Neurogenic Bladder Developing After Epiduroscopy: A Case Report
Department of Physical Medicine and Rehabilitation, Famagusta State Hospital, Famagusta, Cyprus
Low back pain is a common health problem that affects most adults at least one time in their lives, ranks second among the reasons for consulting a doctor, causing loss of labor and lowering the quality of life. We summarize a patient who has neurologic bladder after epiduroscopy.
Low back pain is a common health problem that affects most adults at least one time in their lives, ranks second among the reasons for consulting a doctor, causing loss of labor and lowering the quality of life1. Non-surgical interventional procedures can be applied in the treatment of chronic low back pain. Epiduroscopy is a minimally invasive technique for chronic low back pain that can be used for diagnostic or therapeutic purposes1.
To draw attention to the fact that, although it is minimally invasive treatment, neurogenic bladder and neurogenic intestine can develop after epiduroscopy. Although rarely occur, we should be careful about complications after epiduroscopy and to make sure patients who do not benefit from conservative methods before recommending epiduroscopy to the harvest.
A 45-year-old female patient referred to physical therapy and medicine department for neurogenic bladder. She has herniated disc on L4-5 and L5-S1 level and she has no benefit from medical and physical therapy. Patient undergo epiduroscopy in algology due to chronic low back pain. After operation she cannot be able to start voiding and has sense deficiency. Then she consultated to the physical medicine and rehabilitation outpatient clinic due to the ongoing neurogenic bladder and bowel. There was no anal tone, no anal sensation. Hyperreflexia bladder was detected. Strengthening exercises, electrical stimulation and magnetic field treatment were planned for the lower extremity and pelvic region. Intestinal habits and feeding recommendations were made. The patient was given training on clean intermittent catheterization. She was directed to the neurosurgery department for neurostimulation (bladder pacemaker).
Epiduroscopy is a minimally invasive technique that allows viewing and processing the epidural space with an optical cable attached to a flexible instrument. It is a method that has been used in recent years and provides a certain improvement in the patient's complaints by opening the adhesions in the epidural region, especially in cases of operated lumbar disc and lumbar narrow canal. This method is also used in pain related to the disc by seeing the protrude disc accompanied by a laser with the help of an additional apparatus. It provides the opportunity to see the epidural space directly and to see the scars in the spinal canal, the changes in the intervertebral foramens2,3,4,5.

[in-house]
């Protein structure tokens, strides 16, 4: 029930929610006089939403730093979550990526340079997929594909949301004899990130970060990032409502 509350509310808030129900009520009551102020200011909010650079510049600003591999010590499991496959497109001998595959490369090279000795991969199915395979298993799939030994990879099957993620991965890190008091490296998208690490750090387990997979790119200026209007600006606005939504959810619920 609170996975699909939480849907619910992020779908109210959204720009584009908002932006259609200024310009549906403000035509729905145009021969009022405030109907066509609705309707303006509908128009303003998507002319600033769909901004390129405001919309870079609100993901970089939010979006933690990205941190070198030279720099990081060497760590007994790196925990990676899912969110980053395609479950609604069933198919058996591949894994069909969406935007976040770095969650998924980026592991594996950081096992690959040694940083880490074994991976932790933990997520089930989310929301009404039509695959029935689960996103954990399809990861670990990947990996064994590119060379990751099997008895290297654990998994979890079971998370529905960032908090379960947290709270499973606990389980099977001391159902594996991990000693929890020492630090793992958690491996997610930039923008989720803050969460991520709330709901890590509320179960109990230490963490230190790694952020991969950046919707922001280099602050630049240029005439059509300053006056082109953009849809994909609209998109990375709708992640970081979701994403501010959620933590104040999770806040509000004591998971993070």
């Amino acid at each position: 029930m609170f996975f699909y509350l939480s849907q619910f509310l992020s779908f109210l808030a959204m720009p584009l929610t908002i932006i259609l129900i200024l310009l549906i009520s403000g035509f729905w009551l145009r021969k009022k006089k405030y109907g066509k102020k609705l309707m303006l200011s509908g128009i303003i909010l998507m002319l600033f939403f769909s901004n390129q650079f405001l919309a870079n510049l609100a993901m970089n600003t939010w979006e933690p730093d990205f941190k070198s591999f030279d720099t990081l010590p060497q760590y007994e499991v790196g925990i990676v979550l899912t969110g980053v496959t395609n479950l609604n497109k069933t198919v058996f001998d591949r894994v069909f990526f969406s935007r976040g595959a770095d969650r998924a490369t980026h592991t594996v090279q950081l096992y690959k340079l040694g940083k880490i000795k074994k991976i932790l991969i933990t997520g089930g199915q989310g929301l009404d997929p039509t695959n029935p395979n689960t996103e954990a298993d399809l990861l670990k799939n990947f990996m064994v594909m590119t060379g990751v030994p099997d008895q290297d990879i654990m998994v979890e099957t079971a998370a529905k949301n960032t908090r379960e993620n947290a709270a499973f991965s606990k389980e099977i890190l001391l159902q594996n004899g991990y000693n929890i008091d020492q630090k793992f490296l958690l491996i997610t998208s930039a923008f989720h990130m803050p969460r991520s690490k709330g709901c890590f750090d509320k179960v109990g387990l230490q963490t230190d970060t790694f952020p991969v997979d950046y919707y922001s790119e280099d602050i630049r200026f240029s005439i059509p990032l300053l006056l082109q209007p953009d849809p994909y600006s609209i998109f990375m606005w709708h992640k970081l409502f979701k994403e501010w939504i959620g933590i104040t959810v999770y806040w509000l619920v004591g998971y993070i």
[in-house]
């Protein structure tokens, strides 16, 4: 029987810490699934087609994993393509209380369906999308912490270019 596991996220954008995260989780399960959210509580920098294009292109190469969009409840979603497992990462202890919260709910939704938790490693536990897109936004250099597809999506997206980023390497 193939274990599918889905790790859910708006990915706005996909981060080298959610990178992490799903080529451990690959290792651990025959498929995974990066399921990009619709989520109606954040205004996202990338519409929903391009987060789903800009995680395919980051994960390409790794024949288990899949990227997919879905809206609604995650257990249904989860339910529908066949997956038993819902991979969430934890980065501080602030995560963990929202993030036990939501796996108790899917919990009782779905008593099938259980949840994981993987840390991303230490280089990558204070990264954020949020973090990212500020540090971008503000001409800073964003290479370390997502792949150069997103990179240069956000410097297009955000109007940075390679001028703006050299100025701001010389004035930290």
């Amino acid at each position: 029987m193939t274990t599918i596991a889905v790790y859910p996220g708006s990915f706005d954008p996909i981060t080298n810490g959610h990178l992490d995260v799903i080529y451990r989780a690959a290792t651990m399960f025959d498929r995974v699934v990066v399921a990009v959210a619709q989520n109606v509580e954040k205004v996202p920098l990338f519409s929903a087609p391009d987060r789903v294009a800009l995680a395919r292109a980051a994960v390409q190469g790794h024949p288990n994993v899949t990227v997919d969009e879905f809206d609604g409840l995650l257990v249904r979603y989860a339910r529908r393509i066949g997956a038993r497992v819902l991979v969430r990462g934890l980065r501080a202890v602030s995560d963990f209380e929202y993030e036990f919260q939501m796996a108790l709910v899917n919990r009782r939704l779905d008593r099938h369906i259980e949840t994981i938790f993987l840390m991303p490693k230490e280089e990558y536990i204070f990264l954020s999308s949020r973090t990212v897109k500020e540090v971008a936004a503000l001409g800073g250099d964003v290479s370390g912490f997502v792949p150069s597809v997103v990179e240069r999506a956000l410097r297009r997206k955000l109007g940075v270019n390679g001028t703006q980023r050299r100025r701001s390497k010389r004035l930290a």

The learning process of the enterprise is long. In addition to the necessity of entering the epidural space through the sacral hiatus, the lumbar and sacral epidural areas are small, the bleeding from the epidural veins and the rate of washing with the serum cannot exceed certain ratio, and the inadequacy of the camera field of vision may occur4, restlessness was known, and these symptoms subsided in a few days with simple analgesics5.
Transient neurological symptoms (headache, hearing problems, paresthesia) are generally associated with the saline rate and regress within hours and days after infusion. Dural injury and associated headache, infection, retinal hemorrhage and visual impairment, encephalopathy, seizure, and neurogenic bladder have been rarely reported2,3,6.
In our case, neurogenic bladder developed after epiduroscopy. Upon continuing at 72 hours after the procedure, she was directed to us and started a rehabilitation program for the neurogenic bladder. Urodynamics and EMG were performed, overflow was found to be compatible with the bladder, and clean intermittent catheterization was recommended. Exercises that strengthen the pelvic floor muscles were performed. The patient's urodynamic findings did not change at the 10th month after the procedure. Due to being a young and active patient, she was referred to the neurosurgery department for neurostimulation (bladder pacemaker).
Epiduroscopy has been shown to be an effective treatment method in patients with chronic low back pain, and reducing pain, as well as improving the overall quality of life and we should be careful about complications1,7.
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- Singh V, Piryani C, Liao K, et al. Percutaneous disc decompression using coblation (nucleoplasty) in the treatment of chronic discogenic pain. Pain Physician. 2002; 5 (3): 250-259.
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